Meet The Birch Coffee Boys

Paul Schlader and Jeremy Lyman of Birch Coffee.

Birch is available for (bicycle) delivery throughout NYC in crowd-pleasing jugs.

Few topics occupy the minds of the caffeinated more in the summertime than how best to brew iced coffee. The guys of Birch Coffee (, located in Manhattan's Gershwin Hotel, say they've not only figured out the brewing part, but also the best way to get it to people: they deliver their iced coffee by the jug to customers via bike cart. The human-powered delivery vehicles tie into the pair's sustainable business model (carefully and ethically sourced beans, craft roasted locally). So, New Yorkers can feel good about getting their morning jolt.

We chatted with Paul Schlader and Jeremy Lyman about greening the iced-coffee experience.

What is the key to great iced coffee?

Jeremy: I get very, very excited about our iced coffee. We've done our homework, for sure. Basically, when we first started, we didn't know much about the process of making iced coffee. What most people do is make a hot pot that's a little stronger and throw it into the fridge. Once we started doing the cold-brew process, there was really no turning back. We probably went through around 10-12 different blends and roasts. It took us weeks to come up with something that we really, really liked and can stand behind.

And what was the winning blend?

Jeremy: Our iced coffee blend is just unique. What a lot of other places do is use just what's lying around for cold brew, but we found one that's specifically roasted for cold brew and it's a very, very fine cup of coffee. We use a Honduran and Brazilian blend, basically a split between the two.

Sustainability is a big part of your business model. Explain.

Paul: When it comes to upholding that stuff, the most important to us is finding the farm that the coffee is coming from, making sure that the people that are working on that farm are treated well and paid well. We will not source coffee from a place that's not in line with what we believe in.

Jeremy: It was always about being as sustainable as possible. The space that we got is LEED certified. In the beginning, we just wanted to use as much refurbished and recycled material as we could. We just thought it made sense; we didn't know you could get certified.

How did you come up with the idea to deliver growlers of iced coffee by bike?

Paul: It's funny because we were discussing the jugs during a meeting and someone said, "You should look into the delivery thing." And Jeremy and I, our eyes lit up to the realm of possibilities. We came up with a bunch of different ways to create this milkman-style delivery system for the jugs. When we came up with the jugs in February 2011, no one was doing it. We came out with it the same week another place came out with it, which was hilarious because we thought we were those lone gunners with this amazing idea. Next thing you know, it's a trend.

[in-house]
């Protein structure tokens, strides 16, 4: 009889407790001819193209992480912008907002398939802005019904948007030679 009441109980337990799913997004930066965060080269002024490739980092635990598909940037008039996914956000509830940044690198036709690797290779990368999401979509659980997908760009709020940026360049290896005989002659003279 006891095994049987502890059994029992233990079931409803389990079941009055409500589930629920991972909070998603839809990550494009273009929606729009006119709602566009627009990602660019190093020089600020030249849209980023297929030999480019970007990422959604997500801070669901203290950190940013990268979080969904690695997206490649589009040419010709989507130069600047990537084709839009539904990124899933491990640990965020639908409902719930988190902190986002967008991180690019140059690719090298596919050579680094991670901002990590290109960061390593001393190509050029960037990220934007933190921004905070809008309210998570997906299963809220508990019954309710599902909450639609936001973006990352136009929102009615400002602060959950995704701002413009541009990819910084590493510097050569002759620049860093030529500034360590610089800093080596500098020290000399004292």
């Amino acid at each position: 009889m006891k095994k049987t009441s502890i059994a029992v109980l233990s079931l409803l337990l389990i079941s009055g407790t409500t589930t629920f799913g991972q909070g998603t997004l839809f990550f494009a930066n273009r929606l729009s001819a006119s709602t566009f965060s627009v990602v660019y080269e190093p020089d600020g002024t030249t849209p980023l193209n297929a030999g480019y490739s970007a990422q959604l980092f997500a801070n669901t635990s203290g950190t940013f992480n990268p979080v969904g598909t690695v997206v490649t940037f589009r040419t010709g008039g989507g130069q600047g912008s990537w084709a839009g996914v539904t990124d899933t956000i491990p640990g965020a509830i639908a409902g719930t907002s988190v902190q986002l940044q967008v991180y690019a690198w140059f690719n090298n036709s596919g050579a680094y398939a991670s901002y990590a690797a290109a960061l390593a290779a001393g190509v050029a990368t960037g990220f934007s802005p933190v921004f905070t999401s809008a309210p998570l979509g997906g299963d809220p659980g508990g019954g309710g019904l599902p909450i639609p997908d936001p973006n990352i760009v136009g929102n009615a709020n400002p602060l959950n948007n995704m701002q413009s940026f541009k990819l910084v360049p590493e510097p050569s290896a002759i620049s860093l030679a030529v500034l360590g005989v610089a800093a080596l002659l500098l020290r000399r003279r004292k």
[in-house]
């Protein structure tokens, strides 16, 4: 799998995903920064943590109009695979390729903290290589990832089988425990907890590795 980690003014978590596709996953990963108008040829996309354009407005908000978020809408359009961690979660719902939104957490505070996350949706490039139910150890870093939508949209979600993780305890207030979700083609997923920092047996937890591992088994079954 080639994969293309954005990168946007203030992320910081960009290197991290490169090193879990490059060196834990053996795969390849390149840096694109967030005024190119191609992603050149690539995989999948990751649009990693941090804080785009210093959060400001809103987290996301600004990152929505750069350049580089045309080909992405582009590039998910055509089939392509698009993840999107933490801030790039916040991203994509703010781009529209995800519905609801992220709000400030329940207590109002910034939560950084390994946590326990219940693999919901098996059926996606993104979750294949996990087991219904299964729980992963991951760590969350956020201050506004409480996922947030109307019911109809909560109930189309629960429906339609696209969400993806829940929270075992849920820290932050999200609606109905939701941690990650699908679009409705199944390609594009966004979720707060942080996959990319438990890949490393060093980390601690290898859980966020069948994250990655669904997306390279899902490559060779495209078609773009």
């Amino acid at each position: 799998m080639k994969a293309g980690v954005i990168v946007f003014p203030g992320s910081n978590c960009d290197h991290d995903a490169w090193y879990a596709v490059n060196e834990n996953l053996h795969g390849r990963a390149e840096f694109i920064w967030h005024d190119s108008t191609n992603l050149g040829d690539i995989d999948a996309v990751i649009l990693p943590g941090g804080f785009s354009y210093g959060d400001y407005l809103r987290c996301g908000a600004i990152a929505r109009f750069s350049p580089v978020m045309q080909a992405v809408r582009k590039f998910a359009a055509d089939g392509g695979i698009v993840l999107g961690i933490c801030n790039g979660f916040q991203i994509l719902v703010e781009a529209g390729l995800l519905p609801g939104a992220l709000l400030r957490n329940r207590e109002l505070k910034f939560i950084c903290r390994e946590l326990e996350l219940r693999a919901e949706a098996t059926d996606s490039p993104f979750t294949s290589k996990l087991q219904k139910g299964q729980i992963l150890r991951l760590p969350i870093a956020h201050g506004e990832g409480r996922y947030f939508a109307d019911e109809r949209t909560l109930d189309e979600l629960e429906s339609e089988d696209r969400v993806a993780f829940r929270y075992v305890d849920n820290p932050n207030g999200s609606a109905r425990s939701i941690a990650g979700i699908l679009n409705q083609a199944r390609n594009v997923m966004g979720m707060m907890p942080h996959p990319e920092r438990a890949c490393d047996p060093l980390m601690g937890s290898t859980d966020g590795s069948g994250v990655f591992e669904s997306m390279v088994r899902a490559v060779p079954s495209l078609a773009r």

Had you always wanted to be in the coffee biz?

Paul: when I was 16 I tried to talk my dad into taking out a second mortgage so I could own a video game shop. He was very intelligent to say no, but I've always wanted to own my own business. When Jeremy and I went to this coffee convention in Washington, D.C. in 2007 – it's called Coffee Fest – for me, it was a sealed deal. I just could not wait to work in coffee. It's such a magical world. I was very excited to get my feet wet.

Do you have a favorite coffee city?

Paul: I honestly think that New York is doing an outstanding job with coffee, especially within the last three years. There are so many shops that are ramping up their game; there's a really healthy competition to really showcase what they have. There's a shop a block and a half from ours – I was scared to death that we were sunk and there was no way we could stay in business with this amazing shop opening next to us. But it helped us thrive because we were able to really push ourselves to strive for a whole other level of excellence. I'm really happy with this city and I think we're doing a hell of a job.

Jeremy: One place I'm eager to go to because of their coffee scene is Australia. So many articles we've read cite the top coffee shops in the world as always in Australia. [Edit: Hey, here's one]. We have a very strong fan base of Australians. When an Australian comes into the shop and compliments us on our coffee, it's one of the best compliments we can get. They know their coffee well. They don't mess around.

So, do you guys make a good flat white?

Paul: It's on the menu. We're still trying to figure out the difference between a flat white and a latte, but we'll figure it out.